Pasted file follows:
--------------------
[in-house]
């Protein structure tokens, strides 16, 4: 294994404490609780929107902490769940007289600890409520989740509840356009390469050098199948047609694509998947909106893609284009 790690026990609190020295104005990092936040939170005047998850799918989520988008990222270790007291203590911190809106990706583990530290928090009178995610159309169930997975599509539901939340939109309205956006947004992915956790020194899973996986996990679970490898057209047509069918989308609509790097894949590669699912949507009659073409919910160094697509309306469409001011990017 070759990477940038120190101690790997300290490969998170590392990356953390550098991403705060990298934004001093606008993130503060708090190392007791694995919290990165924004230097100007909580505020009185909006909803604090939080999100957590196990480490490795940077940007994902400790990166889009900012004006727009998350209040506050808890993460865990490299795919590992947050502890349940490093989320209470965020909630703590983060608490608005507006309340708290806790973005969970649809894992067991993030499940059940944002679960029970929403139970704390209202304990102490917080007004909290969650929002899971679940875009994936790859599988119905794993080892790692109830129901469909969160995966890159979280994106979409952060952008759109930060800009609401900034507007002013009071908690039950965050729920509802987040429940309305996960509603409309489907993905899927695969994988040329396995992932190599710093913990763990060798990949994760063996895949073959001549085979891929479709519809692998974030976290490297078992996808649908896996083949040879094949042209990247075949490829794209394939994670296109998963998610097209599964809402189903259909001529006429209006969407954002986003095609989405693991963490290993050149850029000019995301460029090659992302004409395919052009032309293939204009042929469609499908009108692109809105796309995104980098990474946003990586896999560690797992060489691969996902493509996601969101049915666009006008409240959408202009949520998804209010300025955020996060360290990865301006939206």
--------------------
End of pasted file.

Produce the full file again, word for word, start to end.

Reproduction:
[in-house]
């Protein structure tokens, strides 16, 4: 294994404490609780929107902490769940007289600890409520989740509840356009390469050098199948047609694509998947909106893609284009 790690026990609190020295104005990092936040939170005047998850799918989520988008990222270790007291203590911190809106990706583990530290928090009178995610159309169930997975599509539901939340939109309205956006947004992915956790020194899973996986996990679970490898057209047509069918989308609509790097894949590669699912949507009659073409919910160094697509309306469409001011990017 070759990477940038120190101690790997300290490969998170590392990356953390550098991403705060990298934004001093606008993130503060708090190392007791694995919290990165924004230097100007909580505020009185909006909803604090939080999100957590196990480490490795940077940007994902400790990166889009900012004006727009998350209040506050808890993460865990490299795919590992947050502890349940490093989320209470965020909630703590983060608490608005507006309340708290806790973005969970649809894992067991993030499940059940944002679960029970929403139970704390209202304990102490917080007004909290969650929002899971679940875009994936790859599988119905794993080892790692109830129901469909969160995966890159979280994106979409952060952008759109930060800009609401900034507007002013009071908690039950965050729920509802987040429940309305996960509603409309489907993905899927695969994988040329396995992932190599710093913990763990060798990949994760063996895949073959001549085979891929479709519809692998974030976290490297078992996808649908896996083949040879094949042209990247075949490829794209394939994670296109998963998610097209599964809402189903259909001529006429209006969407954002986003095609989405693991963490290993050149850029000019995301460029090659992302004409395919052009032309293939204009042929469609499908009108692109809105796309995104980098990474946003990586896999560690797992060489691969996902493509996601969101049915666009006008409240959408202009949520998804209010300025955020996060360290990865301006939206």